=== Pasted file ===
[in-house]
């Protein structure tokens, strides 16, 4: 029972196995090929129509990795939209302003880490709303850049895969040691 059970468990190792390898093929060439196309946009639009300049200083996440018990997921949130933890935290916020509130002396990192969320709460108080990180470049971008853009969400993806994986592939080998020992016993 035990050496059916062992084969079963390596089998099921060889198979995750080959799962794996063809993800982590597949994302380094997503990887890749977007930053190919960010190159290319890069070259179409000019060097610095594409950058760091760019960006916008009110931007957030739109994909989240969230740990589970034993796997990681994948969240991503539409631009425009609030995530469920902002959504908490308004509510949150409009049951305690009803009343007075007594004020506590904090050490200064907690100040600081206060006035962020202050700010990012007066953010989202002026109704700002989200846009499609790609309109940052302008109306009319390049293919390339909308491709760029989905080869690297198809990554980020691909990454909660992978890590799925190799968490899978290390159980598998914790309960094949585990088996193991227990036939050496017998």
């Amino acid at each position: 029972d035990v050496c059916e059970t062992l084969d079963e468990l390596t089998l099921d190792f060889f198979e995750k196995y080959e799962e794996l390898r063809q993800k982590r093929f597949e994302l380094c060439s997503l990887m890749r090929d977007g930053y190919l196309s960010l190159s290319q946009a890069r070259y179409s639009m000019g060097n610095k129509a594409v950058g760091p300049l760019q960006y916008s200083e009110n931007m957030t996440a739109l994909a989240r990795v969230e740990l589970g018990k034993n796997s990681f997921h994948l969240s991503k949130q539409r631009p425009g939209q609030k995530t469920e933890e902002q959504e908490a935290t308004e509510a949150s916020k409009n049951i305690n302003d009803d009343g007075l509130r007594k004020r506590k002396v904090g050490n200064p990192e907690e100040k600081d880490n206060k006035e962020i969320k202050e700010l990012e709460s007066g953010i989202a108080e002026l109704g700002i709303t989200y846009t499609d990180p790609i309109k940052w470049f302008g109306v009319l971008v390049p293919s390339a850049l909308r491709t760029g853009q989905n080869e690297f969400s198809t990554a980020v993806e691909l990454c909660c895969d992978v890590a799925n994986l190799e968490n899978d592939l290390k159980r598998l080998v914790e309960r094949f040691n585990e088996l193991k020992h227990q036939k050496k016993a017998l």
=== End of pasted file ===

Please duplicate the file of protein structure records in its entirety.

[in-house]
């Protein structure tokens, strides 16, 4: 029972196995090929129509990795939209302003880490709303850049895969040691 059970468990190792390898093929060439196309946009639009300049200083996440018990997921949130933890935290916020509130002396990192969320709460108080990180470049971008853009969400993806994986592939080998020992016993 035990050496059916062992084969079963390596089998099921060889198979995750080959799962794996063809993800982590597949994302380094997503990887890749977007930053190919960010190159290319890069070259179409000019060097610095594409950058760091760019960006916008009110931007957030739109994909989240969230740990589970034993796997990681994948969240991503539409631009425009609030995530469920902002959504908490308004509510949150409009049951305690009803009343007075007594004020506590904090050490200064907690100040600081206060006035962020202050700010990012007066953010989202002026109704700002989200846009499609790609309109940052302008109306009319390049293919390339909308491709760029989905080869690297198809990554980020691909990454909660992978890590799925190799968490899978290390159980598998914790309960094949585990088996193991227990036939050496017998």
């Amino acid at each position: 029972d035990v050496c059916e059970t062992l084969d079963e468990l390596t089998l099921d190792f060889f198979e995750k196995y080959e799962e794996l390898r063809q993800k982590r093929f597949e994302l380094c060439s997503l990887m890749r090929d977007g930053y190919l196309s960010l190159s290319q946009a890069r070259y179409s639009m000019g060097n610095k129509a594409v950058g760091p300049l760019q960006y916008s200083e009110n931007m957030t996440a739109l994909a989240r990795v969230e740990l589970g018990k034993n796997s990681f997921h994948l969240s991503k949130q539409r631009p425009g939209q609030k995530t469920e933890e902002q959504e908490a935290t308004e509510a949150s916020k409009n049951i305690n302003d009803d009343g007075l509130r007594k004020r506590k002396v904090g050490n200064p990192e907690e100040k600081d880490n206060k006035e962020i969320k202050e700010l990012e709460s007066g953010i989202a108080e002026l109704g700002i709303t989200y846009t499609d990180p790609i309109k940052w470049f302008g109306v009319l971008v390049p293919s390339a850049l909308r491709t760029g853009q989905n080869e690297f969400s198809t990554a980020v993806e691909l990454c909660c895969d992978v890590a799925n994986l190799e968490n899978d592939l290390k159980r598998l080998v914790e309960r094949f040691n585990e088996l193991k020992h227990q036939k050496k016993a017998l």